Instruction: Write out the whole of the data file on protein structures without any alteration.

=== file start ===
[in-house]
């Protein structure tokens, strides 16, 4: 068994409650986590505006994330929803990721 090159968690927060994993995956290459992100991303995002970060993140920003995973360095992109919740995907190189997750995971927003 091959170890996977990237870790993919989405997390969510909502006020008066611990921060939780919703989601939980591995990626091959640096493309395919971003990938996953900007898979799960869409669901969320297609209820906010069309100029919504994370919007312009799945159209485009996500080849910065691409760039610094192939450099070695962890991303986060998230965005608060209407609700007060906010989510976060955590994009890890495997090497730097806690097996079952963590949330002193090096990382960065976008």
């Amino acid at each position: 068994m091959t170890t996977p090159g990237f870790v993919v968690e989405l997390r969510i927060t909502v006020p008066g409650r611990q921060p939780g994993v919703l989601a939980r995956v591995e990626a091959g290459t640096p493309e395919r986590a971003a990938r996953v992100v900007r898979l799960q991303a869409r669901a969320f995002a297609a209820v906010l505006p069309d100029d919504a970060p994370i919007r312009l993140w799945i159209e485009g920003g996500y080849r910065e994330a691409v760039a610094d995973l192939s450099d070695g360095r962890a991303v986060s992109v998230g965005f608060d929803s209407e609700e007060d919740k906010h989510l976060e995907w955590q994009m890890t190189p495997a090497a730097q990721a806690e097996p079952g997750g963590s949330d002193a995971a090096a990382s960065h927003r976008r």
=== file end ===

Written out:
[in-house]
């Protein structure tokens, strides 16, 4: 068994409650986590505006994330929803990721 090159968690927060994993995956290459992100991303995002970060993140920003995973360095992109919740995907190189997750995971927003 091959170890996977990237870790993919989405997390969510909502006020008066611990921060939780919703989601939980591995990626091959640096493309395919971003990938996953900007898979799960869409669901969320297609209820906010069309100029919504994370919007312009799945159209485009996500080849910065691409760039610094192939450099070695962890991303986060998230965005608060209407609700007060906010989510976060955590994009890890495997090497730097806690097996079952963590949330002193090096990382960065976008």
């Amino acid at each position: 068994m091959t170890t996977p090159g990237f870790v993919v968690e989405l997390r969510i927060t909502v006020p008066g409650r611990q921060p939780g994993v919703l989601a939980r995956v591995e990626a091959g290459t640096p493309e395919r986590a971003a990938r996953v992100v900007r898979l799960q991303a869409r669901a969320f995002a297609a209820v906010l505006p069309d100029d919504a970060p994370i919007r312009l993140w799945i159209e485009g920003g996500y080849r910065e994330a691409v760039a610094d995973l192939s450099d070695g360095r962890a991303v986060s992109v998230g965005f608060d929803s209407e609700e007060d919740k906010h989510l976060e995907w955590q994009m890890t190189p495997a090497a730097q990721a806690e097996p079952g997750g963590s949330d002193a995971a090096a990382s960065h927003r976008r």